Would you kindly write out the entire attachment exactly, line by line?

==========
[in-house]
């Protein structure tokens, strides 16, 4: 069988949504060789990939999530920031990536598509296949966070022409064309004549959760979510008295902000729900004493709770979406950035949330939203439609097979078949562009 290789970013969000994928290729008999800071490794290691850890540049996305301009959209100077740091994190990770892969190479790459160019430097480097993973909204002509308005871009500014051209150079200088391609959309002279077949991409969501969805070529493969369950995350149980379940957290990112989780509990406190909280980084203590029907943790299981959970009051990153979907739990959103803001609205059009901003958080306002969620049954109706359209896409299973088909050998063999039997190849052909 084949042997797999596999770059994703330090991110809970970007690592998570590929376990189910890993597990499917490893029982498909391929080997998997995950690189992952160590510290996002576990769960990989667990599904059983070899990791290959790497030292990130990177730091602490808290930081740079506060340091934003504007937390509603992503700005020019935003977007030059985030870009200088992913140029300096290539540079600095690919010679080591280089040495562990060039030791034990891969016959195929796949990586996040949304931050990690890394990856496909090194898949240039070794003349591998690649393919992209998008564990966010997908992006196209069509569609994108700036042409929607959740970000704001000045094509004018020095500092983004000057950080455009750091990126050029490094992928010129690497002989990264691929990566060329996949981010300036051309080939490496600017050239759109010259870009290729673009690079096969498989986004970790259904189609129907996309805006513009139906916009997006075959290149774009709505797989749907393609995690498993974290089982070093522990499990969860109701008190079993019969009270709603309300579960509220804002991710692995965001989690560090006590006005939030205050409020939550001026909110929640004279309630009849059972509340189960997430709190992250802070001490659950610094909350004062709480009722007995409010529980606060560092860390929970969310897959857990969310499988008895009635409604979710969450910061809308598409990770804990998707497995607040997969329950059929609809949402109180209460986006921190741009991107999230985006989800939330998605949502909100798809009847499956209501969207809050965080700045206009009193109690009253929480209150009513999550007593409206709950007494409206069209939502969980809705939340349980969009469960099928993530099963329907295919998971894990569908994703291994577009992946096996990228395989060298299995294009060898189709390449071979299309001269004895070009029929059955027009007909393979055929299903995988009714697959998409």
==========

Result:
[in-house]
């Protein structure tokens, strides 16, 4: 069988949504060789990939999530920031990536598509296949966070022409064309004549959760979510008295902000729900004493709770979406950035949330939203439609097979078949562009 290789970013969000994928290729008999800071490794290691850890540049996305301009959209100077740091994190990770892969190479790459160019430097480097993973909204002509308005871009500014051209150079200088391609959309002279077949991409969501969805070529493969369950995350149980379940957290990112989780509990406190909280980084203590029907943790299981959970009051990153979907739990959103803001609205059009901003958080306002969620049954109706359209896409299973088909050998063999039997190849052909 084949042997797999596999770059994703330090991110809970970007690592998570590929376990189910890993597990499917490893029982498909391929080997998997995950690189992952160590510290996002576990769960990989667990599904059983070899990791290959790497030292990130990177730091602490808290930081740079506060340091934003504007937390509603992503700005020019935003977007030059985030870009200088992913140029300096290539540079600095690919010679080591280089040495562990060039030791034990891969016959195929796949990586996040949304931050990690890394990856496909090194898949240039070794003349591998690649393919992209998008564990966010997908992006196209069509569609994108700036042409929607959740970000704001000045094509004018020095500092983004000057950080455009750091990126050029490094992928010129690497002989990264691929990566060329996949981010300036051309080939490496600017050239759109010259870009290729673009690079096969498989986004970790259904189609129907996309805006513009139906916009997006075959290149774009709505797989749907393609995690498993974290089982070093522990499990969860109701008190079993019969009270709603309300579960509220804002991710692995965001989690560090006590006005939030205050409020939550001026909110929640004279309630009849059972509340189960997430709190992250802070001490659950610094909350004062709480009722007995409010529980606060560092860390929970969310897959857990969310499988008895009635409604979710969450910061809308598409990770804990998707497995607040997969329950059929609809949402109180209460986006921190741009991107999230985006989800939330998605949502909100798809009847499956209501969207809050965080700045206009009193109690009253929480209150009513999550007593409206709950007494409206069209939502969980809705939340349980969009469960099928993530099963329907295919998971894990569908994703291994577009992946096996990228395989060298299995294009060898189709390449071979299309001269004895070009029929059955027009007909393979055929299903995988009714697959998409």